Polling on Cordoba House
Given public opinion on the proposed Islamic community center that is currently cominating the news, we would expect that opposition to the project would be strongest in Manhattan itself.
According to the new survey out Wednesday, nearly 70 percent of all Americans oppose the controversial plan to build the mosque just blocks away from the solemn site in lower Manhattan while just 29 percent favor the construction.
That poll was released August 11. On August 10, the Marist College Institute for Public Opinion published a poll of New Yorkers [PDF] that included questions about the proposed Islamic community center that has been in the news of late.
According to that poll, a majority of New York City dwellers oppose the project: 53% oppose and 34% favor with 13% being unsure.
It is interesting that as one gets closer to the project, opposition lessens. Indeed, if one looks within the Marist poll to the breakdown of opinion by borough we find that not only does opposition lessen, support moves into majority public opinion when we get to Manhattan. If we look at the table below, the one borough of NYC that supports the project is the borough where the building will be built (as well as the borough that directly suffered the attacks of 9/11). According to the table 53% of the registered voters polled in Manhattan favor the project, 31% oppose it and 16% are unsure.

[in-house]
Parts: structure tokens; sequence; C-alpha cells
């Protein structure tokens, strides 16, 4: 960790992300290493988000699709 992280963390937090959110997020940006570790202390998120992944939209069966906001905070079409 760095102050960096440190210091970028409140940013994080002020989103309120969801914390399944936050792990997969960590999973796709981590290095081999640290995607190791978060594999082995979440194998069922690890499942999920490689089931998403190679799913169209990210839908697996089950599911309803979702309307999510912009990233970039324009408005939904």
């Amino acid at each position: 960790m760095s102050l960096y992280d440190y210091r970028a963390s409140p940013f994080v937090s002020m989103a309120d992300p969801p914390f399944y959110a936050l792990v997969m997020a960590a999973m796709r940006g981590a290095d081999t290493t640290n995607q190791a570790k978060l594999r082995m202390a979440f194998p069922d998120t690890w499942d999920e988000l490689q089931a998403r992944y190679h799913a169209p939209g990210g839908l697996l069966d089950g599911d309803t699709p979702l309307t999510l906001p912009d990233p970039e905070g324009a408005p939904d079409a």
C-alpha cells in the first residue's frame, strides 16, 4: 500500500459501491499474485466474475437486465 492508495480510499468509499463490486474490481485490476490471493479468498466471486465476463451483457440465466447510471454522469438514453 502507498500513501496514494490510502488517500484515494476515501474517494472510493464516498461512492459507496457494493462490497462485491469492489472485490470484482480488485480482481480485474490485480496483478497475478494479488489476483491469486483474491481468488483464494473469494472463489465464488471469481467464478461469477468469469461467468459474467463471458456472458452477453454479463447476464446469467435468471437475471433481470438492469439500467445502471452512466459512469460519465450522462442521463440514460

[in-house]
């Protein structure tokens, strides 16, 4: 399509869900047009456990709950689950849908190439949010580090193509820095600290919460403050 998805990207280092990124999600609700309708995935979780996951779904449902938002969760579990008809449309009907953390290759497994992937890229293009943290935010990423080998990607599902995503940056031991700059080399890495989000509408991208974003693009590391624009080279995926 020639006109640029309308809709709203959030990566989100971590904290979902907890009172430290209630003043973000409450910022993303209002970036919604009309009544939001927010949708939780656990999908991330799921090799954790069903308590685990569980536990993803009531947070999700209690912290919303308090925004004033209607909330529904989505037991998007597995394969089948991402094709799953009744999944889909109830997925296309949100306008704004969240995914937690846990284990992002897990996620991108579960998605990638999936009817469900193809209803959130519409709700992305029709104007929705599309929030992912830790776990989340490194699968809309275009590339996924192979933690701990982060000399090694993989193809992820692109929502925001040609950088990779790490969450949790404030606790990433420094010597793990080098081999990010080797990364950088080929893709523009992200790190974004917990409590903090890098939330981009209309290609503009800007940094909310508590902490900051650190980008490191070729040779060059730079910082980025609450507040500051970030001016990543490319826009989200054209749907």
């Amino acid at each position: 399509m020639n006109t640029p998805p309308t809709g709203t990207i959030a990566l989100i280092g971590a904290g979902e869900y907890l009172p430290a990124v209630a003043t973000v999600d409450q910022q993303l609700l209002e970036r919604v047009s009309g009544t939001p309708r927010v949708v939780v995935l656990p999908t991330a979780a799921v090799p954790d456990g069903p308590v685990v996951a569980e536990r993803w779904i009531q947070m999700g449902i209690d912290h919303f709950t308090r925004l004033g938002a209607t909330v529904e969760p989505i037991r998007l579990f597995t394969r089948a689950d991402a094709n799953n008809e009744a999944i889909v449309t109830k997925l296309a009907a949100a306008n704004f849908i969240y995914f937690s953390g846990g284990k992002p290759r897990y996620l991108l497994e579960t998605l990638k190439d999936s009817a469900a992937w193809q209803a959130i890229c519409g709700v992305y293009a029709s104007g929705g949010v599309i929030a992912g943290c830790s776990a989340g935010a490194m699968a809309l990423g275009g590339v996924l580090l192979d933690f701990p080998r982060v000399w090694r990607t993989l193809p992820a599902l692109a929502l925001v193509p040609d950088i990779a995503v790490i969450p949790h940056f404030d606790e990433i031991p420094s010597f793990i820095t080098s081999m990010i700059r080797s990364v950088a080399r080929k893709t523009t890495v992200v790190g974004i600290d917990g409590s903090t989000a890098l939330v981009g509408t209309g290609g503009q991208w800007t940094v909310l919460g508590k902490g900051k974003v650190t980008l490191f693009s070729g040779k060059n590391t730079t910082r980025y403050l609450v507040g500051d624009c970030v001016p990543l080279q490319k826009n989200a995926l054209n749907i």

If the one of the pillars of the argument against the project in question is that it is directly offensive to the survivors and victims of 9/11, wouldn’t the largest amount of opposition be emanating from the place that was attacked? If anyone is going to see the former Burlington Coat Factory at the center of this controversy to be “hallowed ground” wouldn’t it be the people of Manhattan?
At a minimum, it is curious that the farther away one goes from the locus of the debate that opposition grows. To summarize:
Manhattan: 53% in favor.
NYC: 53% opposed
The US: ~70% opposed.
Of course, a major part of the problem is that a lot of people think that a mosque is being build on the remains of the WTC rather than a community center being built in a dense urban neighborhood.
Since a lot of people are predicating their argument on issues of sensitivity to victims of the attack, this information strikes me as potentially quite useful. Really, shouldn’t the most offended be Manhattanites? And if that is not the case (and these number indicate that it is not) does that not undercut the “insensitivity” argument?